Bloody gore and Nazi’s might indeed sell and we are genuinely on the edge of human memory as far as World War Two goes.  Therefore television has an important role in collecting testimony and in conveying the realities, complexities and tragedies of War to the public.  That is why Jeremy Isaac’s landmark series for ITV “The World At War” is still being broadcast forty years after it was made.

Equally, the war on the Eastern Front and the sacrifice of the tens of millions of soldiers and civilians on all sides who died there, is not as well known in the West as it should be.  However, it is in invoking the words “ethical” and “dignity” that most archaeologists and historians will finally part company with Mr Barnes’ view, because on the strength of the video trailer these are two qualities which it appears are conspicuous by their absence in his company’s product.  As a result “Nazi War Diggers” lays down a number of challenges to both the archaeological community and to the media.

““Nazi War Diggers” may well lead to calls for a boycott of the National Geographic Channel and ClearStory by mainstream archaeologists”

In spite of Friday’s rapid backtracking and the re-launching of the series website minus the controversial  video and photographs, there is a clear risk that the National Geographic Channel, will suffer further damage to a reputation already severely compromised in the academic community by the channels insistence in commissioning or broadcasting a number of earlier series which have been criticised for condoning treasure hunting masquerading as archaeological or historical research, including another series featuring metal detecting, “Diggers,” which attracted thousands of signatures to an on-line petition calling for it to be scrapped.  Something the National Geographic Channel declined to do.

For the archaeological sector there is the challenge that the media in general knows so little and thinks so little of archaeological opinion and practice that a programme including this type of content could even be commissioned in the first place.  Indeed, this is not the first time unethical, illegal and potentially dangerous practice in the archaeology of conflict has been put on screen by a UK based production company.  Archaeology must find a way of confronting these profound ethical and safety issues in a way which gains traction with the production companies such as ClearStory who make this sort of work, principally because it is far cheaper to employ a couple of metal detectorists to find visually interesting stuff and fantasise about it, than it is to do a proper archaeological job.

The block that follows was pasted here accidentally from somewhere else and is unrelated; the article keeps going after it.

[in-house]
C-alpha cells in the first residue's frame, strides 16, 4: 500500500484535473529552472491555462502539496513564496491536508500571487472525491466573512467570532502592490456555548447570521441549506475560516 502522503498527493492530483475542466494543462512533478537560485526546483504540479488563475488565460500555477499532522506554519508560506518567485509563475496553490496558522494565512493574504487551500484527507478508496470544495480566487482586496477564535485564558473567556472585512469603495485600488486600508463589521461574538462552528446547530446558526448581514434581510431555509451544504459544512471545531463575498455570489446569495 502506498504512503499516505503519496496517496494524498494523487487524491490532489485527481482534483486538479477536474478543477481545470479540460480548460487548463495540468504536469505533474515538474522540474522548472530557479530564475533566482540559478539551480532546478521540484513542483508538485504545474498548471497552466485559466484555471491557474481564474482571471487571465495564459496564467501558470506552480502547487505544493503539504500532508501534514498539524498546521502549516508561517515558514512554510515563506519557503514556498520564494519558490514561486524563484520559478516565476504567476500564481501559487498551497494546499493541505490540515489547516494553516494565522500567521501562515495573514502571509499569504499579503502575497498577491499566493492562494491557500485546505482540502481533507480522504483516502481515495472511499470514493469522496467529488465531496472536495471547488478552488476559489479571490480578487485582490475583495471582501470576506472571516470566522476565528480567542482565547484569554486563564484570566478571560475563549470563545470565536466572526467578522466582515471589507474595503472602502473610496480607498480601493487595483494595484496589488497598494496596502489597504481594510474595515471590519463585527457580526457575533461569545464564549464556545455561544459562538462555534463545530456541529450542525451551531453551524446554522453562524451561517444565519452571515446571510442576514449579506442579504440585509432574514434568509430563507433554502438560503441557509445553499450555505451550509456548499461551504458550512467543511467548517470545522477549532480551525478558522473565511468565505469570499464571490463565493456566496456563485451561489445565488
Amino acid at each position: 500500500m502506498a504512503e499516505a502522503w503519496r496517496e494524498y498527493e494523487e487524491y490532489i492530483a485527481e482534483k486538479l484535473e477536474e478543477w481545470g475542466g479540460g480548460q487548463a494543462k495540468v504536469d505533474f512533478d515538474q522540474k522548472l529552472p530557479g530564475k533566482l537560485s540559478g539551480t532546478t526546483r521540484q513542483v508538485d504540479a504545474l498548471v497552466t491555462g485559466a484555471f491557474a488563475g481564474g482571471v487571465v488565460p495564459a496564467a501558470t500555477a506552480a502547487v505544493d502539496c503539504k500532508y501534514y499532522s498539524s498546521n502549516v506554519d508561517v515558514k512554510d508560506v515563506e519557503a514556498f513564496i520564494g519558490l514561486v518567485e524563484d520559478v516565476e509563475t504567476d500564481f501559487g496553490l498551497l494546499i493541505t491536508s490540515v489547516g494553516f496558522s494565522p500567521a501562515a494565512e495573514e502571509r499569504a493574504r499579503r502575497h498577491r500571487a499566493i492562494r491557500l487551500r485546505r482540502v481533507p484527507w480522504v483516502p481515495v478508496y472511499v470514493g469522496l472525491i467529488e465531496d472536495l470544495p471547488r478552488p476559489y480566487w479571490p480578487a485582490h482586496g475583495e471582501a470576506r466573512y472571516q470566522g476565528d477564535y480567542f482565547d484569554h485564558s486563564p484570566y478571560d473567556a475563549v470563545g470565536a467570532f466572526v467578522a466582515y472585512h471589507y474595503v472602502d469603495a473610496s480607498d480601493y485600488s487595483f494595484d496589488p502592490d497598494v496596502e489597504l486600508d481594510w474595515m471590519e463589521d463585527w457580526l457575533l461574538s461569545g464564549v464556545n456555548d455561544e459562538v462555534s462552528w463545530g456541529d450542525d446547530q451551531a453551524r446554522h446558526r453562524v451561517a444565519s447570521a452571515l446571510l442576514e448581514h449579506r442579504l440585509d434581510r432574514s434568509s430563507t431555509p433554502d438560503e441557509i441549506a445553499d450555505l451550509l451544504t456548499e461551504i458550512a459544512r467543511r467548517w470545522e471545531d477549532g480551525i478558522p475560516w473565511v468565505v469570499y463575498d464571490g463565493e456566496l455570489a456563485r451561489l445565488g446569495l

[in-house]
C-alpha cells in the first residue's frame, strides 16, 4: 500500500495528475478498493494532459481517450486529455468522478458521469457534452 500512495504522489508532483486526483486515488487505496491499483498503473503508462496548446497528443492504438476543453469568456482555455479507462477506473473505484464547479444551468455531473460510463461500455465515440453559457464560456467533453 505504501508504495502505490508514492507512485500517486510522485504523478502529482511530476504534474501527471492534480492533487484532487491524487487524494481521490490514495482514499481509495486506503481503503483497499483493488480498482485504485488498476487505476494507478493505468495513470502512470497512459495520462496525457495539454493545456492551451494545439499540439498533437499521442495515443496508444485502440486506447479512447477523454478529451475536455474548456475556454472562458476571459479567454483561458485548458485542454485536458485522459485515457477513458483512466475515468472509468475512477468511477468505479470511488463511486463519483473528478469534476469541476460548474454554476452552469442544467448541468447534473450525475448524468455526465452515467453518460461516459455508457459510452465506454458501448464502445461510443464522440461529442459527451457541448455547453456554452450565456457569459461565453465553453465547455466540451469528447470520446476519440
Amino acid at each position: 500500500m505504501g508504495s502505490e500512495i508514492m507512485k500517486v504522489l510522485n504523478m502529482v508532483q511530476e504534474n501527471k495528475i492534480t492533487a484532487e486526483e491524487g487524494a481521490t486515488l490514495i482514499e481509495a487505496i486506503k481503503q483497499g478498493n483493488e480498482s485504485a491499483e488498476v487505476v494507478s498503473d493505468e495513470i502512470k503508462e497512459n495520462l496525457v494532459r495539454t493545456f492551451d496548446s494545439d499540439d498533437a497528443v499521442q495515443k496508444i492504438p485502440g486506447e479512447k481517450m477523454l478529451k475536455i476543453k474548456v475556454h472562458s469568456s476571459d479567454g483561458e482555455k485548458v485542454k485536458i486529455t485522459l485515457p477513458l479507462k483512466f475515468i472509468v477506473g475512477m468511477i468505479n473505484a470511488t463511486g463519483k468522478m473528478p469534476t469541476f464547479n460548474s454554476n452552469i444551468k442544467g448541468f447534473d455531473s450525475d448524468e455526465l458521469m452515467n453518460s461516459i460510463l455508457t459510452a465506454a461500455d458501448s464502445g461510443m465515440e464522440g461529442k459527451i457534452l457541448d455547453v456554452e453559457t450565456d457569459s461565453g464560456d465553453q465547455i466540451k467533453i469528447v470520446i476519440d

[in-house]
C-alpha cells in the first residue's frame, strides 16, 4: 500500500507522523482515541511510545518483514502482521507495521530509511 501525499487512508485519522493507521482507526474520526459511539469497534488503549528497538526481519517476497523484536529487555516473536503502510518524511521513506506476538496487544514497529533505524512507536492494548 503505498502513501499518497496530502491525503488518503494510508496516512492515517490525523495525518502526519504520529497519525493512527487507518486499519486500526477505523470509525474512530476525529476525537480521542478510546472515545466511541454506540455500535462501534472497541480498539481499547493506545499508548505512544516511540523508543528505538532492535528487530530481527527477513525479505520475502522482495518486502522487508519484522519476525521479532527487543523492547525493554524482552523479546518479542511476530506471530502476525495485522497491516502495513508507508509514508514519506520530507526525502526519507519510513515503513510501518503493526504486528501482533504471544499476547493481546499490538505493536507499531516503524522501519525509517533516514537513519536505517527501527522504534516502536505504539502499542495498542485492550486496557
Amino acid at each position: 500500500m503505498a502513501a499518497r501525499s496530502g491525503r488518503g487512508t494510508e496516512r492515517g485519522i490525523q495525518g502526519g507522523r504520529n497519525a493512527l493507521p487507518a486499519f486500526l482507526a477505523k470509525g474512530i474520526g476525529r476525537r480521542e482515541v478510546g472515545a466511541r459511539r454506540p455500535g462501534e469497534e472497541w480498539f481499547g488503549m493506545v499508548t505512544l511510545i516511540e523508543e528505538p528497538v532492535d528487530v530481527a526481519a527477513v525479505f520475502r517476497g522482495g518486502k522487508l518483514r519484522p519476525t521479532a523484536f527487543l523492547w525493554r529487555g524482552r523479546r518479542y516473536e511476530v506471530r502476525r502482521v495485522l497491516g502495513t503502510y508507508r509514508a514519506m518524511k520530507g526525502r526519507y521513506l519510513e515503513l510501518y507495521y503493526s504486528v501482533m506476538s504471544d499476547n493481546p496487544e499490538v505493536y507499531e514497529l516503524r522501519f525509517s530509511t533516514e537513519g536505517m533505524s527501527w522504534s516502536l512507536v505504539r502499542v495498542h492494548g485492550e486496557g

For television producers archaeology is an expensive activity which requires desk top studies, project designs, licenses, and a team of trained diggers, all of whom need flights, hotels, food, PD’s and a honey wagon and who also want to do irritating, visually boring and time consuming things like plan and record the finds and publish the results.

Even when you do get them on camera there is the problem  that many archaeologists only talk a complex dialect  called “academic” so it is next to impossible to explain a subject in a way that could be passed on around the water cooler and you can never get them to commit themselves to a simple answer!  On the plus side a lot of them dress eccentrically and some of the younger ones can be quite “fit”, so it is easy to create a character driven programme.  Squaring this circle is a challenge which is made even more difficult in the current climate in television commissioning which is seeing tight budgets, even tighter shooting schedules and shorter series as broadcasters and producers seek sustainable business models in the multimedia age.

More contentiously, it is also the case that many professional archaeologists either appear on National Geographic Channel sponsored programmes, or work on projects at least in part funded by the National Geographic Channel. If “Nazi War Diggers” is allowed to go to air without substantial changes which turn the series into a exploration of the ethics of archaeology on battlefields and a demonstration of how not to undertake the excavation of human remains, rather than an exercise where big boys go and play in someone else’s toy shop of buried weaponry, there may even be calls for a boycott of the National Geographic Channel, and ClearStory by mainstream archaeologists.  Voices are already being raised to that effect in on-line comments.

Of course the ramifications of the “Nazi War Diggers” affair may stretch wider still, prompting a discussion of the ethics and content of history and archaeology based TV Factual.  The National Geographic Channel is actually part of the Fox Networks, a division of 21st Century Fox,  Chairman and CEO Rupert Murdoch.  With former senior management and employees currently embroiled in the UK phone hacking scandal and the related trial, it was of course another Murdoch owned media operation, the Sunday Times, which demonstrated the disdain of some media executives for historical perspective and accuracy when it published the original [non] Nazi best seller, the Hitler Diaries hoax in 1983.  An event which gave rise to the legendery repost to the historian Hugh Trevor Roper Lord Dacre, when Dacre changed his mind about the authenticity of the notorious forgery.  Knowing his company would make money either way Murdoch allegedly told the Sunday Time’s editor,  “F**k Dacre, publish!”  An attitude among senior executives  which is may follow in the case of “Nazi War Diggers” too, albeit after the current strategic withdrawal to regroup.